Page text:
April 18, 2017
Sir,—The Planet [Neptune] whose position you marked out actually exists. On the day on which your letter reached me, I found a star of the eighth magnitude, which was not recorded in the excellent map designed by Dr. Bremiker, containing the twenty-first hour of the collection published by the Royal Academy of Berlin. The observation of the succeeding day showed it to be the Planet of which we were in quest.
— Letter from Johan Galle to Urbain Le Verrier. Galle found a star at the position predicted in a letter he received from Le Verrier that same day.
Jupiter’s average wind speed is about 400 kilometers per hour, with the fastest winds streaming around the Great Red Spot at 635 kilometers per hour. Saturn’s winds are clocked by Cassini at 1800 kilometers per hour, while the Hubble Space Telescope observed clouds on Uranus blowing at 900 kilometers per hour. On Neptune, a place so cold that nitrogen, oxygen, and argon could freeze into solids, winds are moving at almost 2000 kilometers per hour.
Conventional theories state that wind is caused by convection: cold air flows into areas of warm air, thought to be caused by solar energy heating different atmospheric regions. A major issue for planetary scientists is why distant gas giants, receiving the least solar energy, exhibit the greatest convection. The Sun is 900 times dimmer at Neptune than seen on Earth, yet average winds on Earth are a mere 56 kilometers per hour, with the fastest velocity recorded on December 17, 1997: 378 kilometers per hour on the island of Guam.
It is not logical that Neptune’s wind speed should be from a distant Sun heating the gas giant planet. Neptune is 49,500 kilometers in diameter and the Sun is an average of 4.486 X 10^6 kilometers away. That such a tiny pinpoint of light in space—little more than a bright star from Neptune’s perspective—could stimulate this large effect does not fit with consensus viewpoints.
Astronomers, as well as Electric Universe advocates, are at a disadvantage when it comes to Neptune. Voyager 2 is the only space probe to visit the frozen giant, flying by on its rendezvous with deep space at almost 62,000 kilometers per hour, 4900 kilometers above Neptune’s north pole. Since seasons on Neptune are around 40 years long (based on a 165 year orbit and 29 degree inclination), not much data about changes in its atmosphere is available.
On July 12, 2011 Neptune completed its first orbit around the Sun since its discovery on September 23, 1846. Detailed observations of the giant planet by the Hubble Space Telescope are limited, since it is at such a great distance. For example, spectrographic data about Neptune is available for the last 30 years or so, meaning that only about 25% of any seasonal variations on Neptune have been observed.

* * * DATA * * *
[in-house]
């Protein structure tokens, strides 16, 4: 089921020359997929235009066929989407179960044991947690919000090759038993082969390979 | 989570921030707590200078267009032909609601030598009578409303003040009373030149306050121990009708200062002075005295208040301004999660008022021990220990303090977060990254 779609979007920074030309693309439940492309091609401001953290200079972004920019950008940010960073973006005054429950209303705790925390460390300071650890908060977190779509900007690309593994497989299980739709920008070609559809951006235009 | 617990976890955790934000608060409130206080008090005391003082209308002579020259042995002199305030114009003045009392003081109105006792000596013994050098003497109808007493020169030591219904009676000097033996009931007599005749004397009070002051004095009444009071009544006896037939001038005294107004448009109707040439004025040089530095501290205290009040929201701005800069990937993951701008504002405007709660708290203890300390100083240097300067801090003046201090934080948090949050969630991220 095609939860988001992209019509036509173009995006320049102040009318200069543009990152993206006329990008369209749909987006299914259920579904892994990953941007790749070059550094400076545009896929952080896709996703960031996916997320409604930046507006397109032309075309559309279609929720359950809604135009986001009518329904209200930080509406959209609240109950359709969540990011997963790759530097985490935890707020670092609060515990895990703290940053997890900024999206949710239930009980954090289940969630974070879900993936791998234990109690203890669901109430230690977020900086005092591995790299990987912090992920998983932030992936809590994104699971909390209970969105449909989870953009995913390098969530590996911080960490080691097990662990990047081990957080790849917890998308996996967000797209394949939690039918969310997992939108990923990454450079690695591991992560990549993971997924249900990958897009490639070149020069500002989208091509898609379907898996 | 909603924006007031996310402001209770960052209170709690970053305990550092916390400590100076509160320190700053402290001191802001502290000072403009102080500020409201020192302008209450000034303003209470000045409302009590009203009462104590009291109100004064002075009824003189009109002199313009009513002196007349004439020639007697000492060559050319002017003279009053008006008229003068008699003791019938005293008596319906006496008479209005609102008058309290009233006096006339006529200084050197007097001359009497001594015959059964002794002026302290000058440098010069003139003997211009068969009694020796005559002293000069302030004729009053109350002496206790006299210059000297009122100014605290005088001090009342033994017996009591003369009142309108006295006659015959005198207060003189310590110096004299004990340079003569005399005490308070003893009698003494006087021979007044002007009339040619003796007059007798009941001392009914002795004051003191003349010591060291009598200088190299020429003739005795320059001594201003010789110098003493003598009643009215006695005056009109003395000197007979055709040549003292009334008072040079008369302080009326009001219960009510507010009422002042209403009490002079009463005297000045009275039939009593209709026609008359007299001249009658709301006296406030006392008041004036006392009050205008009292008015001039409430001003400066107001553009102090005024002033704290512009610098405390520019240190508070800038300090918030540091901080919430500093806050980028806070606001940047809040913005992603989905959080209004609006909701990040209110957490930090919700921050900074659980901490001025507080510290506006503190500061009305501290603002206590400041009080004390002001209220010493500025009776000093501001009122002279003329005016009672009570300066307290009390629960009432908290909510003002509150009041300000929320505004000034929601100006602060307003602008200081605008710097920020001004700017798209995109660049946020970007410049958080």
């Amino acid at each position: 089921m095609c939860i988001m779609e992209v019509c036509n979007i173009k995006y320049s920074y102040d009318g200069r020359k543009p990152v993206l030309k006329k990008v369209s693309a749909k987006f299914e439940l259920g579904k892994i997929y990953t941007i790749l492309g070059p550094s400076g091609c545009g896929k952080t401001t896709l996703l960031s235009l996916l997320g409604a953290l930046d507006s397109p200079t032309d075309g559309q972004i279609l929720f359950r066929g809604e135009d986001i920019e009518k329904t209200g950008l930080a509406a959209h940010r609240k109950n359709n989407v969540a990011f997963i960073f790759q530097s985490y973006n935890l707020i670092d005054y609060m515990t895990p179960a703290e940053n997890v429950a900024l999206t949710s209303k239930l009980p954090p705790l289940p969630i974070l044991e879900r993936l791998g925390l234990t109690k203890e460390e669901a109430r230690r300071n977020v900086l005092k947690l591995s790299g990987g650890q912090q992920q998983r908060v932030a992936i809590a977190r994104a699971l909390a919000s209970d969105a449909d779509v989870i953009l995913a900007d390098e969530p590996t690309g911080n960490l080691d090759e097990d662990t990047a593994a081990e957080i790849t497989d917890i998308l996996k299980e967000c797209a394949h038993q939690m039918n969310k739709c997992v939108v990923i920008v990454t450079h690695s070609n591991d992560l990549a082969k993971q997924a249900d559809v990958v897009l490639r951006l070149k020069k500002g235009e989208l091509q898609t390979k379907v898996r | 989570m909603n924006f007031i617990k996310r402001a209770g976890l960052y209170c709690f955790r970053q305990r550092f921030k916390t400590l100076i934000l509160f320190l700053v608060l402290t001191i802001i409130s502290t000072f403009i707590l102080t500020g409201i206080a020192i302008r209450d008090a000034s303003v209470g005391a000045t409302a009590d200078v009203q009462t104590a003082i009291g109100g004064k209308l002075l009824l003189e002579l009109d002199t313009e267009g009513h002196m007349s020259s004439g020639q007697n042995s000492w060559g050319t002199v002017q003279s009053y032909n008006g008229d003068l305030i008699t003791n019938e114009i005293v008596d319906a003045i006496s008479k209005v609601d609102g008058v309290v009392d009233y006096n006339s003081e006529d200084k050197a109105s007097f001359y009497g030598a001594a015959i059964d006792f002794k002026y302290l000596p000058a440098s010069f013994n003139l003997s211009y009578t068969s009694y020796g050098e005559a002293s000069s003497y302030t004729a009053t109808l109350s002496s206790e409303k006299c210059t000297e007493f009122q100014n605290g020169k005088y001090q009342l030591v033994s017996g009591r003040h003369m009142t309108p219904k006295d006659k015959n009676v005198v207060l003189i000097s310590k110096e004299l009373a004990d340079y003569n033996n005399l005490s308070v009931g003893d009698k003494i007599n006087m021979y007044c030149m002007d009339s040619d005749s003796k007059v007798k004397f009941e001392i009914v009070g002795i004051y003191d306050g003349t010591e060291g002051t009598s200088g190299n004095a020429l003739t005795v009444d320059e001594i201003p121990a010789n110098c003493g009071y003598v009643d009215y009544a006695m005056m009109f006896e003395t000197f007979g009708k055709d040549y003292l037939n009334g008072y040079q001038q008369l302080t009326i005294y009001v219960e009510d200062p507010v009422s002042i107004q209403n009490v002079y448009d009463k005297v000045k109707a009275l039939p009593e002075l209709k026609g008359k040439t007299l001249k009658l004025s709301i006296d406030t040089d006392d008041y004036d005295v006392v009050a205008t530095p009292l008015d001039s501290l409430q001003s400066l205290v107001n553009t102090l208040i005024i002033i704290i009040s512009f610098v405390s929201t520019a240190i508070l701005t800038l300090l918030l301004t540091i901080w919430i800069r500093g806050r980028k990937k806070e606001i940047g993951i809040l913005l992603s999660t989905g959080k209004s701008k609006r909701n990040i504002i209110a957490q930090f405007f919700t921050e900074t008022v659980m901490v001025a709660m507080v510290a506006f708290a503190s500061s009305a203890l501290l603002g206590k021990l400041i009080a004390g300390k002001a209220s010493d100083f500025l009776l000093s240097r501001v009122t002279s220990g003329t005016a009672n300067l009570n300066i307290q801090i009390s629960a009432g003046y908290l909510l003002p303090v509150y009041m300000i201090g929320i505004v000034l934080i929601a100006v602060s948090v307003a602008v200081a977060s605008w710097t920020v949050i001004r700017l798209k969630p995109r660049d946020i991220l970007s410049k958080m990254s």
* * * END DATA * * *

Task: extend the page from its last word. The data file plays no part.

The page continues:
Neptune’s condition, based on a fluid dynamic model derived from atmospheric convection, ignores the electrical environment in which all members of the Solar System are immersed. For example, wind is defined as the movement of air molecules. Electric Universe theory agrees with that idea, but there is more to the explanation. Electric discharges in planetary atmospheres are common throughout the Solar System, possibly on Neptune as well. Since lightning requires the separation of electric charge, cloud layers of varying density and composition could be a clue to that phenomenon. Neptune exhibits high-altitude methane clouds, a hydrogen sulfide-methane layer, and layers of water and ammonium hydrosulfide deeper down. So-called “whistlers” are detected in Neptune’s magnetosphere, but no direct observation of lightning.
If wind is supposed to be nothing more than convection and gas kinetics, Electric Universe proponents would insist that electric discharges also generate wind. Electromagnetic forces move and accelerate charged particles in plasma, so neutral air molecules get dragged along. Laboratory arc discharges reveal that an electric “wind” surrounds and often precedes an electric arc.
It is principally electrical energy and not heat that powers Neptune’s winds. Having the strongest winds in the Solar System, while being farthest from the Sun, contradicts any thermal models and convection currents. Plasma discharges in Neptune’s atmosphere are probably sweeping up the surrounding air along with the charge carriers, or ions. No doubt the same phenomenon on a greater or lesser scale is happening in the atmospheres of every planet. The accepted explanation of thunderstorms on Earth caused by convection created from the Sun’s heat, alone, is open to question.